MY CAT ATE WEED

Weed is much more widespread and accessible these days, with legislation being more relaxed on its medicinal and recreational use. That said, if you have been prescribed medical marijuana for pain or disease management or enjoy weed recreationally, you should not let it within reach of your pets. Animals are doubly affected by the psychoactive compounds in weed. Their small size and the fact that their metabolism works differently from that of humans means that if your dog or cat ate weed, there might be dangerous health consequences.

Dangers of Weed to Cats

The active compounds in marijuana are tetrahydrocannabinol (THC) and cannabidiol (CBD). These are naturally psychoactive compounds that can act as stimulants or depressants, depending on the strain or concentration of each compound. CBD is less toxic than THC because it is derived from hemp to avoid larger amounts of THC. CBD is a newer treatment for some cats to help certain behaviors like anxiety or treat pain such as arthritis. A CBD overdose can happen when a cat has been given too much and it has built up in their system. Always consult your veterinarian before administering any product or medication to your cat. If your cat ate weed, the ensuing effects will be more severe than for humans. Cats can be poisoned by marijuana from smoke exposure, eating a marijuana plant or edibles, or ingesting highly concentrated oil products such as dabs. Small ingestions of any of these THC forms can pose a great threat to cats. Some common signs of poisoning include a dazed expression, dribbling urine, vomiting, changes in heart rate and much more.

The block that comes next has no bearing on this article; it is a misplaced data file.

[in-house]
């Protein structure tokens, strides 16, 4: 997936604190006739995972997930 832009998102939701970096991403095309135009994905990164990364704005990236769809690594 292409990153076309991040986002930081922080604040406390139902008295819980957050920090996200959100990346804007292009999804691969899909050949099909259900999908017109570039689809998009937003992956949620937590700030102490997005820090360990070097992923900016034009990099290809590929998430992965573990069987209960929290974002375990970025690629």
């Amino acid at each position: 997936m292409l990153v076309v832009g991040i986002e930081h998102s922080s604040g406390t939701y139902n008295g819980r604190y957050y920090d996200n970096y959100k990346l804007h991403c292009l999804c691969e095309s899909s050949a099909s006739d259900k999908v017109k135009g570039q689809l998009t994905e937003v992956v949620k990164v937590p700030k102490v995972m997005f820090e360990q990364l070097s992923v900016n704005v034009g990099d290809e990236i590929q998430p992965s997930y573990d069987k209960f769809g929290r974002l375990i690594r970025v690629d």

Symptoms of Weed Toxicity in Cats

The effects of weed poisoning you may notice in your cat can range from mild to severe, depending on dosage. Symptoms can appear within 30-60 minutes and may last between 6 to 12 hours. In severe cases, signs can persist for up to 96 hours. Common symptoms of toxicity include any of the following:

  • Dazed expression
  • Glassy eyes
  • Incoordination
  • Slow response times
  • Dribbling urine
  • Vomiting
  • Drooling
  • Changes in heart rate
  • Hyperactivity
  • Vocalization
  • Coma

Treatment of Weed Toxicity in Cat

Unfortunately, THC poisoning has no antidote, so you, your cat, and your vet will have to wait for symptoms to subside. However, if you seek treatment in a timely manner, your veterinarian may induce vomiting to remove undigested THC from the stomach. Your vet may also administer activated charcoal to aid detoxification and stop further THC absorption. Supportive care will last for at least a day or two until the symptoms completely wear off. If your cat has eaten weed or its derivatives, contact your vet and call Pet Poison Helpline’s 24/7 emergency helpline at (855) 764-7661.